Wednesday, March 31, 2010

Truth is oft stranger...

Okay, while researching some stuff, I stumbled across an article on a giant isopod - a Bathynomus giganteus - that attached itself to a submarine.

Before I show you the picture, you ever play those games where you're a newb and you have to kill like a hundred "giant crabs" to level up? How completely unrealistic is ... uh...

that? (Coconut crabs apparently fight back, too.) On the other hand, with a little butter....

So, moving on, this dude found this thing...

Not too bad, right? Ugly, sure, but it's an ocean bottom dweller, what did you expect? Take a look at the SIZE of this thing.

Wow! You can write some creepy nautical tales with that sorta thing (The giant octopus is soooo overdone, no?)

Anyway, I had to show someone. Aren't you glad you stopped by? ;-)

Wednesday Writer's Report

If you want to write about outdoor adventures, it's important to actually get away from the desk and experience it a little. This is where my roommate and I went yesterday afternoon.

On the trail at Lake Norman State Park, photo by Joey the C.

The ivy covered the trees, like above, in one little section of the trail. Curious phenomenon, really.

The surreal part of the this, for me, is that I'm writing about "springtime", so the nuances of my observations help me to pretend that I'm making things more "real". For instance, there was a lot of detritus, moisture on the ground. Dead pine leaves. Not alot of animals, so we had to stalk the birds and listen to the squeaking of the baby avians.

One of the 6 or so Turkey Vultures we attempted to stalk, who caught onto us a bit too easily.

Lesson of the day: March isn't April. The childhood phrase, "April showers bring May flowers." comes to mind. I'm wanting to write about plush fields and vibrant flowers, and my recent hiking sojourns have impressed upon me that I'm not being accurate. Plant and animal life are struggling to be born, are coming out of winter's slumber, and are just now beginning to show the very first signs of what will be "plush and vibrant".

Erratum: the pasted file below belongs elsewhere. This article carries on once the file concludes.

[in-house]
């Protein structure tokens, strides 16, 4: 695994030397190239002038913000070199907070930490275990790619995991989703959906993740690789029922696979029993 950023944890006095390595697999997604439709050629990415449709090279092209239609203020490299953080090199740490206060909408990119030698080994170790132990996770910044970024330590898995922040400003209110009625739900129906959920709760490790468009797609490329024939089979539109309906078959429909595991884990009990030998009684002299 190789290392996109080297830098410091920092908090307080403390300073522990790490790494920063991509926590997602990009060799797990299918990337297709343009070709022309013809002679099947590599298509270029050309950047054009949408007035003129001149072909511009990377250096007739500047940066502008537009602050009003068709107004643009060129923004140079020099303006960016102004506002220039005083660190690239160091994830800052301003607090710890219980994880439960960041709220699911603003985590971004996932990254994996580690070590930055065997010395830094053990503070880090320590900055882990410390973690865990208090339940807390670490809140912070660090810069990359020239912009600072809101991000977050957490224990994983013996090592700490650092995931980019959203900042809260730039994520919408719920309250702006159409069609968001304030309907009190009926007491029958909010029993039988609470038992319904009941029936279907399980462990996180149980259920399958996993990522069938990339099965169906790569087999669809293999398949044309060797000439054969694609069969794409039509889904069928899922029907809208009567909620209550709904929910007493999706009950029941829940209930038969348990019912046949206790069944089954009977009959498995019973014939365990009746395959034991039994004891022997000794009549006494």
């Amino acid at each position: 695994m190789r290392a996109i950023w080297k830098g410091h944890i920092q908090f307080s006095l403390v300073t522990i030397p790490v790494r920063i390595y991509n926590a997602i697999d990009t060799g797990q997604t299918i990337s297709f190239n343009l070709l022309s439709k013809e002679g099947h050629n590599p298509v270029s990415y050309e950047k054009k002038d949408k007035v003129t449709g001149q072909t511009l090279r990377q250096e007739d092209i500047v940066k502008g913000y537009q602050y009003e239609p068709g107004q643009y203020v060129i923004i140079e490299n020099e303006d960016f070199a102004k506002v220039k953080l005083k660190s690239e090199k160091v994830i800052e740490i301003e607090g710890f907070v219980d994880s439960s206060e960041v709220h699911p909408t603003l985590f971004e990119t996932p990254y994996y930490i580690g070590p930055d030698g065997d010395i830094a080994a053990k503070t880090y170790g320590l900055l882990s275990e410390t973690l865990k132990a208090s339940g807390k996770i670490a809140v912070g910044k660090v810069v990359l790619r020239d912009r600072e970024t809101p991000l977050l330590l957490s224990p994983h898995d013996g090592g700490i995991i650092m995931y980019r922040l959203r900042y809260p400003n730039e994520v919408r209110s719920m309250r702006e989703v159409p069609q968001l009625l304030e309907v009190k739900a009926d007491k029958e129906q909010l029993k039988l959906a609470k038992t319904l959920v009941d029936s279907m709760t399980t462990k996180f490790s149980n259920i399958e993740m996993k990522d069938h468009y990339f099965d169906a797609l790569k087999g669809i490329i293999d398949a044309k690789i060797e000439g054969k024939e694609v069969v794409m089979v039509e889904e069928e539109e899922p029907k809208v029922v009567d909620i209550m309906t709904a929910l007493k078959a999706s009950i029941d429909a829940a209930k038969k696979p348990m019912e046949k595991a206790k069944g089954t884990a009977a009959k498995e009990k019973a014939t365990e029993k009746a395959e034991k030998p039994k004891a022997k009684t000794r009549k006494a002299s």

Aside, I envision a great many ivy covered trees (silver ivy, not green) in the forest where the story begins. Like the photo above. My revision will need to accomodate more for the dead stuff on the ground, methinks.

Last week's entry dealt with pacing, and this is mildly related. I mentioned last week of a "global event" that will adhere the pacing and character POV's, and the story is approaching this point.

In terms of overall progress I spent most of the last week revising the POV chapters to match the new pacing structure. Maybe 5,000 new words, of which 2/3 of them were filling in gaps and transitioning previously written (but incomplete) chapters. That will be one half of the writing tasks for the week ahead.

After that, the story will progress into new material that mostly is just lingering in my head, and follows a couple of rough outlines I've drawn up.

This week's question/concern is "Story within a story". I have two "Global Event" POV chapters to go along with the current (4-5 main characters) storyline.

The overall story does not require more than a chapter for the events in question, so I felt that deriving a separate arc(s) would deaden the relatively brisk pace of the novel as it is.

Why include them? Good question. One is to broaden the scope of the reader to the world, to impress upon them that other tribes and elements are indeed at work. Yes, this lays a groundwork for more complicated storylines in the future, but that's the point of this story, "Catalyst".

I also cover something in the Prologue that is potentially unresolved without these two chapters. There are 6 ugly fellas mentioned in the beginning, and the main story only covers 4 of them. The short stories cover the question that might come up, "Hey what about those other ugly fellas?"

I am of the opinion that a short story within the scope of the novel isn't a bad thing, and will break up what is essentially two broad perspectives at this moment in the novel.

One of the short stories (which I started yesterday, and then alas, got interrupted), involves a main character of the early chapters and is a follow up to actions he suggested that he would take. Otherwise, his POV isn't really worth following where concerns the overall tale.

The second one, however, introduces new tribes, new cultures and new POV's and is really the one that shows the vastness of the world. It needs to be written with a strong hook, arc, climax and resolution so that it stands alone. It will answer questions arising from the prologue - and - due to their cultural perspective, will provide a very detailed understanding of and response to the global event.

But, the resolution involves actions which will take time to put into place, and are otherwise uninteresting and unrelated to the main storyline. Thus, one chapter.